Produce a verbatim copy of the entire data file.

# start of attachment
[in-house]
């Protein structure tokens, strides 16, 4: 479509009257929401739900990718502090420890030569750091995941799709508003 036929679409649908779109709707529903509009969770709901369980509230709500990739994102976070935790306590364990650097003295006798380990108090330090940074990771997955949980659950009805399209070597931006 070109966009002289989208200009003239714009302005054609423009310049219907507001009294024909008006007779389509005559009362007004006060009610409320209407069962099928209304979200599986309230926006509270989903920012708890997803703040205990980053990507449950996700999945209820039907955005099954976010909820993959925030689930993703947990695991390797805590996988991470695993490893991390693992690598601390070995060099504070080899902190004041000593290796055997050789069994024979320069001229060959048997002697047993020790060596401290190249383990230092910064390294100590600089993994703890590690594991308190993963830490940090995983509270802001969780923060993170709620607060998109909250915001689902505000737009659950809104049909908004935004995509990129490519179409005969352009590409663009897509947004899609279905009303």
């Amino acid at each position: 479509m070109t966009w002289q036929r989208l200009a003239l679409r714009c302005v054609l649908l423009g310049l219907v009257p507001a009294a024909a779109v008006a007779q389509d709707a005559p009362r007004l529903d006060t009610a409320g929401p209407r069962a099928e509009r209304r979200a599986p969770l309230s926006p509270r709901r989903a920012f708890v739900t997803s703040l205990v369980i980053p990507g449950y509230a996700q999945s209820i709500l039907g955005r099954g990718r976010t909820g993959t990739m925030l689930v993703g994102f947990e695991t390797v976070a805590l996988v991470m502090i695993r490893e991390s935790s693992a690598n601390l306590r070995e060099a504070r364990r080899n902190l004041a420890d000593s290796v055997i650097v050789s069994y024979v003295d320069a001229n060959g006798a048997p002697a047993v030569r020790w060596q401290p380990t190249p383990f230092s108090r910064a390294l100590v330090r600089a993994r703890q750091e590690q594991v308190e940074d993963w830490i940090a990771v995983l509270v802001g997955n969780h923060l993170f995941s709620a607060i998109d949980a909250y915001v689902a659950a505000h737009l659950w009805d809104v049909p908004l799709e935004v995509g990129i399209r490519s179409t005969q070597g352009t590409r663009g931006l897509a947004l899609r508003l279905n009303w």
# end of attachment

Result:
[in-house]
């Protein structure tokens, strides 16, 4: 479509009257929401739900990718502090420890030569750091995941799709508003 036929679409649908779109709707529903509009969770709901369980509230709500990739994102976070935790306590364990650097003295006798380990108090330090940074990771997955949980659950009805399209070597931006 070109966009002289989208200009003239714009302005054609423009310049219907507001009294024909008006007779389509005559009362007004006060009610409320209407069962099928209304979200599986309230926006509270989903920012708890997803703040205990980053990507449950996700999945209820039907955005099954976010909820993959925030689930993703947990695991390797805590996988991470695993490893991390693992690598601390070995060099504070080899902190004041000593290796055997050789069994024979320069001229060959048997002697047993020790060596401290190249383990230092910064390294100590600089993994703890590690594991308190993963830490940090995983509270802001969780923060993170709620607060998109909250915001689902505000737009659950809104049909908004935004995509990129490519179409005969352009590409663009897509947004899609279905009303």
């Amino acid at each position: 479509m070109t966009w002289q036929r989208l200009a003239l679409r714009c302005v054609l649908l423009g310049l219907v009257p507001a009294a024909a779109v008006a007779q389509d709707a005559p009362r007004l529903d006060t009610a409320g929401p209407r069962a099928e509009r209304r979200a599986p969770l309230s926006p509270r709901r989903a920012f708890v739900t997803s703040l205990v369980i980053p990507g449950y509230a996700q999945s209820i709500l039907g955005r099954g990718r976010t909820g993959t990739m925030l689930v993703g994102f947990e695991t390797v976070a805590l996988v991470m502090i695993r490893e991390s935790s693992a690598n601390l306590r070995e060099a504070r364990r080899n902190l004041a420890d000593s290796v055997i650097v050789s069994y024979v003295d320069a001229n060959g006798a048997p002697a047993v030569r020790w060596q401290p380990t190249p383990f230092s108090r910064a390294l100590v330090r600089a993994r703890q750091e590690q594991v308190e940074d993963w830490i940090a990771v995983l509270v802001g997955n969780h923060l993170f995941s709620a607060i998109d949980a909250y915001v689902a659950a505000h737009l659950w009805d809104v049909p908004l799709e935004v995509g990129i399209r490519s179409t005969q070597g352009t590409r663009g931006l897509a947004l899609r508003l279905n009303w």